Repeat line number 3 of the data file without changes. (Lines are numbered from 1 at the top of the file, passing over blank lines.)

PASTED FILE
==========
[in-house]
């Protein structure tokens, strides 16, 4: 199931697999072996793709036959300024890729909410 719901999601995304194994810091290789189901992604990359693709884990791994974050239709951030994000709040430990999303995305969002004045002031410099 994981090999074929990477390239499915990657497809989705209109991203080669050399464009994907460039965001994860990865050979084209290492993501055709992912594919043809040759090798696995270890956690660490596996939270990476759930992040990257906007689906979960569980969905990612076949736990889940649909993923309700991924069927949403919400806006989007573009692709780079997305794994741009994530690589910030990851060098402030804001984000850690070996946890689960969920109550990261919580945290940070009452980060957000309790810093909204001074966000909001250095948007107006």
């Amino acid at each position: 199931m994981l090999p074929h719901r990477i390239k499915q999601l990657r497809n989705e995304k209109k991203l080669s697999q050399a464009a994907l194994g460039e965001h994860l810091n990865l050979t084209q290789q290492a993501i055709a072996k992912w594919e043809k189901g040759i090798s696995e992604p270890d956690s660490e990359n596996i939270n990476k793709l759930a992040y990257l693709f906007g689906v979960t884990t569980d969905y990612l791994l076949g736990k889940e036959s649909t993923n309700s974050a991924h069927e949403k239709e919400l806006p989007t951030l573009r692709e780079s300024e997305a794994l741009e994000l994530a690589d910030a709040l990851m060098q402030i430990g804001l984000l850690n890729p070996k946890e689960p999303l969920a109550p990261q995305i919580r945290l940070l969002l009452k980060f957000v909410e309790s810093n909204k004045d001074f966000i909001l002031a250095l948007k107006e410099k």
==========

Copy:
């Amino acid at each position: 199931m994981l090999p074929h719901r990477i390239k499915q999601l990657r497809n989705e995304k209109k991203l080669s697999q050399a464009a994907l194994g460039e965001h994860l810091n990865l050979t084209q290789q290492a993501i055709a072996k992912w594919e043809k189901g040759i090798s696995e992604p270890d956690s660490e990359n596996i939270n990476k793709l759930a992040y990257l693709f906007g689906v979960t884990t569980d969905y990612l791994l076949g736990k889940e036959s649909t993923n309700s974050a991924h069927e949403k239709e919400l806006p989007t951030l573009r692709e780079s300024e997305a794994l741009e994000l994530a690589d910030a709040l990851m060098q402030i430990g804001l984000l850690n890729p070996k946890e689960p999303l969920a109550p990261q995305i919580r945290l940070l969002l009452k980060f957000v909410e309790s810093n909204k004045d001074f966000i909001l002031a250095l948007k107006e410099k």